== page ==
Everything hinges on data these days. What products to sell, how to produce, market and sell them, whom to sell to, and how to make customer experience unique – companies across industries are trying hard to embed data-driven insights into every business decision, customer interaction, and process. In the meantime, analytics and data warehousing are gaining traction as enablers of decision-making across organizations today.
Let’s investigate the concept of an enterprise data warehouse and study its architecture and types. We will also define which DWH capabilities make companies seek data warehousing services to deploy one and outline factors guiding the data warehouse tech stack selection.
What is an enterprise data warehouse?
An enterprise data warehouse (EDW) is a solution that collects business information from multiple heterogeneous sources and then consolidates and stores it in a centralized repository ready for analytics and reporting.
The fundamental purpose of an enterprise data warehouse is to break down data silos, restructure corporate information and make it easily accessible for companies to make timely evidence-driven decisions and operate efficiently in a rapidly changing environment.
Enterprise data warehouse vs data mart
Data marts (sometimes referred to as ‘traditional’ or ‘usual’ data warehouses) are actually subsets of an enterprise data warehouse. They have the same functionality as enterprise data warehouses – collecting data from different sources and making it readily available for analysis. However, they have a narrower scope as they are designed to meet the needs of particular departments or lines of business. This means that they collect not all the data available, but the one that its users (sales, marketing, HR, etc.) need. Data marts are usually created for the sake of speed, since their requests are more specific and their queries run against a smaller amount of information.
Enterprise data warehouses vs operational data stores (ODS)
Operational data stores contain up-to-date information in its original format consolidated from disparate operational sources to enable real-time reporting. Although it may seem rather similar to what a typical data warehouse does, they have rather significant distinctions in terms of:
- Data timeliness
Enterprise data warehouses store historical as well as current data, while ODS storage capabilities are limited to maintaining the most recent records, making it a go-to tactical tool.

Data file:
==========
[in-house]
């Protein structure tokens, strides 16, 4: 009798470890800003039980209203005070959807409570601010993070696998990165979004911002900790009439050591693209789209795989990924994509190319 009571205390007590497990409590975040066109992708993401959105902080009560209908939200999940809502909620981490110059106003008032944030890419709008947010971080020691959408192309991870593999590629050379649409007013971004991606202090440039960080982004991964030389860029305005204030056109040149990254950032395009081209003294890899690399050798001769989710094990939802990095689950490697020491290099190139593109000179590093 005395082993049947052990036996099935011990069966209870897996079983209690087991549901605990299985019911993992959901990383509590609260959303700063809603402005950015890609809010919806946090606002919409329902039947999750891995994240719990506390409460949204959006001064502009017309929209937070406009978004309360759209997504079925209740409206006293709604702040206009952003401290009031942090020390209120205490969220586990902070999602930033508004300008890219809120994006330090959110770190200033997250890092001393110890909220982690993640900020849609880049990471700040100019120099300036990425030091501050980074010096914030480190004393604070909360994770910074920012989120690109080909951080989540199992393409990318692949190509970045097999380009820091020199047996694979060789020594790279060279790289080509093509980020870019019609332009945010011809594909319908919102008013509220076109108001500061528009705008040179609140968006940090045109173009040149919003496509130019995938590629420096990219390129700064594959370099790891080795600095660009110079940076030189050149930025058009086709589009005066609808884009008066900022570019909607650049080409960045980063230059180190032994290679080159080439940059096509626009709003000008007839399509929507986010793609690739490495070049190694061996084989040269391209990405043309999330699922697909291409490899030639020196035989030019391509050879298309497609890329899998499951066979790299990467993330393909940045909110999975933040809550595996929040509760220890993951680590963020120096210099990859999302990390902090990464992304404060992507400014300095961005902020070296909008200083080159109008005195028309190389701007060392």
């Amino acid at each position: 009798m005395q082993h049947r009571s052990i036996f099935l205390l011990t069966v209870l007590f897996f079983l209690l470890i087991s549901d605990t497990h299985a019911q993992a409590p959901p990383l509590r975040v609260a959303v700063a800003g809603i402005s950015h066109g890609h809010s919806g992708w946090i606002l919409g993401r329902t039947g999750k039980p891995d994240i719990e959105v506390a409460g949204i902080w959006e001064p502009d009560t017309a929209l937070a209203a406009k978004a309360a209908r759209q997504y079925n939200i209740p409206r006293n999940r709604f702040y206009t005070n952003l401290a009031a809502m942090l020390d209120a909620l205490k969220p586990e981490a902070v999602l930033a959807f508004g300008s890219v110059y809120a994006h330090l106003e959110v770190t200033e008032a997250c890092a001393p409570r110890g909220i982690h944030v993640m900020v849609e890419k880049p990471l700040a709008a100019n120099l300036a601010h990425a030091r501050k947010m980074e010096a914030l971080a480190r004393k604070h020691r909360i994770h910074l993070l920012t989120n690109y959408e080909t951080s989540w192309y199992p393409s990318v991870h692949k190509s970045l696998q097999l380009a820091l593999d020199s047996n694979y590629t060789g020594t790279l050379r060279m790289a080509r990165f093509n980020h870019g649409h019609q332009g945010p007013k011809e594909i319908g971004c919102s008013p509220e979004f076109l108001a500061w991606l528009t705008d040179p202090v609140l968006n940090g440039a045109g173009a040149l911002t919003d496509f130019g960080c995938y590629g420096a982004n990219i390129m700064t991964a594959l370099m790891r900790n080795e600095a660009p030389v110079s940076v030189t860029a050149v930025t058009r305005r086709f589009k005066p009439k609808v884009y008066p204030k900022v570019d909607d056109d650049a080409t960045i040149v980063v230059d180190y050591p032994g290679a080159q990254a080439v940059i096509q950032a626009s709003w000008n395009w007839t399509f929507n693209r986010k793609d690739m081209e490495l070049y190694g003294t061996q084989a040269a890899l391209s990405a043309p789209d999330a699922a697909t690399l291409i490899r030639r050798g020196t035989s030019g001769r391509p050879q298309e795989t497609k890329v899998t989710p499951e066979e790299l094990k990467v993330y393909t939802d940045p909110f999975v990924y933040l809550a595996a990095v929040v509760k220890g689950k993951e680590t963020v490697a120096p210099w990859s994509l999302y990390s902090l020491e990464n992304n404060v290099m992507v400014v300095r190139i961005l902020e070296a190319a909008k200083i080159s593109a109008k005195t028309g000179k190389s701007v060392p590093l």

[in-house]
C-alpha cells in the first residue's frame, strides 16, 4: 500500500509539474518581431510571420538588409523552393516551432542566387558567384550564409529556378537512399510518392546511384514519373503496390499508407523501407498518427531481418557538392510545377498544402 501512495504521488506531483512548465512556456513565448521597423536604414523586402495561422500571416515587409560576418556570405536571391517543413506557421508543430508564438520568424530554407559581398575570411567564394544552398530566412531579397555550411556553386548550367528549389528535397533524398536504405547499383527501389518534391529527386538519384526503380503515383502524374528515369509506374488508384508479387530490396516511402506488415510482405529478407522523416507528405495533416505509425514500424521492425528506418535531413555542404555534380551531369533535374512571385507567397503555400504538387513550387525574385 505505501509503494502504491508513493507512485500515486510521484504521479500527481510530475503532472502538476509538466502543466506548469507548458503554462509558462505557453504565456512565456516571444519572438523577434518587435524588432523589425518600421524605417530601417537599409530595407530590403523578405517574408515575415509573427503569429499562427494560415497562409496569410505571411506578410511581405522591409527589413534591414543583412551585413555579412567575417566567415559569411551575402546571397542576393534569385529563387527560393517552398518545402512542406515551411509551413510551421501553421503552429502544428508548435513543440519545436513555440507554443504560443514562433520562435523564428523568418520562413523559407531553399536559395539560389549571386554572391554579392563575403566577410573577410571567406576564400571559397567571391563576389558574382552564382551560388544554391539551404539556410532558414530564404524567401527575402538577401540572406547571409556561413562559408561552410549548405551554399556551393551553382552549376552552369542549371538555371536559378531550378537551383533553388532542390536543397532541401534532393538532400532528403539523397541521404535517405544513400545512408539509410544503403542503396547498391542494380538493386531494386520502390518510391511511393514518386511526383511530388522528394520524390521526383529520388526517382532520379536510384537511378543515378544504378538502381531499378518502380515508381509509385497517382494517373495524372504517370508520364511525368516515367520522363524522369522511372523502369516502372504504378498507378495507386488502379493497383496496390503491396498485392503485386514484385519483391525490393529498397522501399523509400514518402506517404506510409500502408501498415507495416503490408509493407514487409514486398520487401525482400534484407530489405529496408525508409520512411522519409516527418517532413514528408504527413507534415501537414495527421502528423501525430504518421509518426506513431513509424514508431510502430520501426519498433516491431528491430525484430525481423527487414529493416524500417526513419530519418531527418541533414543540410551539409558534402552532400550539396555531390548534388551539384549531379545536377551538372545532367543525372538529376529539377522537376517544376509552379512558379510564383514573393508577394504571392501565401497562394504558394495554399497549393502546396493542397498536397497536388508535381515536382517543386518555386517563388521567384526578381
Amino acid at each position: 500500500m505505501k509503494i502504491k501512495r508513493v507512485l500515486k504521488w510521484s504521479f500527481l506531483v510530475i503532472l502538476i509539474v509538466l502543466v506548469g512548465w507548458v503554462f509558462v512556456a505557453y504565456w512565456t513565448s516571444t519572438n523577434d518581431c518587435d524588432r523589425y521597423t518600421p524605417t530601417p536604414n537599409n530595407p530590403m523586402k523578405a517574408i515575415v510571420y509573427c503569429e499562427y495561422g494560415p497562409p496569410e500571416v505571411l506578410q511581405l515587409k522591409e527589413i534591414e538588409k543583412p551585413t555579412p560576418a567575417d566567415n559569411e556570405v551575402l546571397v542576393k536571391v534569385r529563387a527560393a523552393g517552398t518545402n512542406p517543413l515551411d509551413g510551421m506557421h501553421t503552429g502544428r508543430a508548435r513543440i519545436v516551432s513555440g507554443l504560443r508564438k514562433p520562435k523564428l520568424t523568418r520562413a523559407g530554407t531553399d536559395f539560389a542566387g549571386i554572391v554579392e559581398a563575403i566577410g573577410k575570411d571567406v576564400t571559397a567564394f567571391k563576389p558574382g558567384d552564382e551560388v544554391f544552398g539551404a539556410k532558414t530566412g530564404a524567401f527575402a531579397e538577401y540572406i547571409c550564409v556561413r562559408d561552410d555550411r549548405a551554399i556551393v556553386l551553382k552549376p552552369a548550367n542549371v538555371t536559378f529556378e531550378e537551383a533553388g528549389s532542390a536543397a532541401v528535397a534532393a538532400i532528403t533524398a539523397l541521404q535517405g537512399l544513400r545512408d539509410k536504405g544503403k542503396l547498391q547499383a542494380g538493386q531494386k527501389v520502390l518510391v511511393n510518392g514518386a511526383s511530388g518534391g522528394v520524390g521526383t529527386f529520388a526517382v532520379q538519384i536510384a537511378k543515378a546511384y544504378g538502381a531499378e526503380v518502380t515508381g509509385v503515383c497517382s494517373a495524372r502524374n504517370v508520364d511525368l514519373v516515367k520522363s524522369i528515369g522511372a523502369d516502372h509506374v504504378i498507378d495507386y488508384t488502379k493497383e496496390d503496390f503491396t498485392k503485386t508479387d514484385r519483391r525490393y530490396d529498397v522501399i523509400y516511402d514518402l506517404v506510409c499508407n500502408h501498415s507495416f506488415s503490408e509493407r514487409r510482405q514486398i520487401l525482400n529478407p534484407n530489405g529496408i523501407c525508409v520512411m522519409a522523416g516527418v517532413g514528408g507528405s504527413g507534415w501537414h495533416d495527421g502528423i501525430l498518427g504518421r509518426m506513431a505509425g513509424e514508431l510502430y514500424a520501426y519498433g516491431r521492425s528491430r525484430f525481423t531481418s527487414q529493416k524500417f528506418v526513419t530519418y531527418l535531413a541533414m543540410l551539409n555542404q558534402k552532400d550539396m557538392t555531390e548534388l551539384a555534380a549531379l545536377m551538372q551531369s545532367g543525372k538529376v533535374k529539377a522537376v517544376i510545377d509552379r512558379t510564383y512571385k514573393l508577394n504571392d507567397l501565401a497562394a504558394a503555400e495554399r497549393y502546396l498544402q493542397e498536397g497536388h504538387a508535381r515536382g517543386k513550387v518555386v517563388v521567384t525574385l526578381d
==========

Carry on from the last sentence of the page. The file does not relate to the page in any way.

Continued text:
- Data aggregation
Enterprise data warehouses host information after it undergoes particular transformations (cleansing, enrichment, reformatting, etc.), while ODS keep information in its raw state in order not to sacrifice the speed of analysis and reporting.
- Query complexity
Enterprise data warehouses are built for running complex analytics queries on huge volumes of information, while ODS are used for relatively simpler queries run on real-time data – for example, to quickly identify the reason behind a failed transaction.
As you see, data marts and ODS are not substitutes for a data warehouse, but rather complement the whole enterprise data warehousing environment.
Why build an enterprise data warehouse
Consolidate corporate information
You want to assess your business performance at an enterprise scale, run risk analytics, conduct strategic planning, or perform any other activity, which requires the analysis of cross-functional historical information. However, you cannot do that because the information you have is either scattered across the company’s systems (ERPs, CRMs, etc.) or randomly piled up in a data lake and ungoverned.
Separate operational and analytics workloads
Accelerating the speed of analysis is a competitive advantage you need to embrace, but running analytics queries against your OLTP databases is extremely slow and results in system failures, as it involves reading millions of rows of data.
Centralize data governance and management
You don’t have a unified approach to data governance and management, which leads to data inconsistencies, data redundancy, varying data quality, data access constraints as a result of security policies, duplicated efforts, etc. All this tangles up analytics workflows and in some cases even compromises the analytics results.
Automate data management
All data management activities (the extraction, cleansing, transformation, etc.) are manual and therefore resource-consuming and error-prone.
Facilitate self-service BI
Your business users are rather dependent on IT teams for day-to-day reporting. This leads to tech specialists becoming overburdened with routine analytics activities on the one hand, while business users can’t obtain the insights they need.
6 components of an enterprise data warehouse
It may seem that an enterprise data warehouse is merely a repository that is connected to your data sources (CRM, IoT devices, SaaS apps, etc.) from one side and to the BI and analytics software from the other. In truth, an enterprise data warehousing solution is the whole data processing and storage environment, which consists of the following components:
- An extract, transform, and load (ETL) or an extract, load, and transform (ELT) solution are tools that ingest information from the source system and process it until it’s suitable for permanent storage. It’s one of the core elements because when performing enterprise-grade analytics, companies have to rely on numerous data sources, which besides storing different types of data, each has its own data model and generates information at various speeds.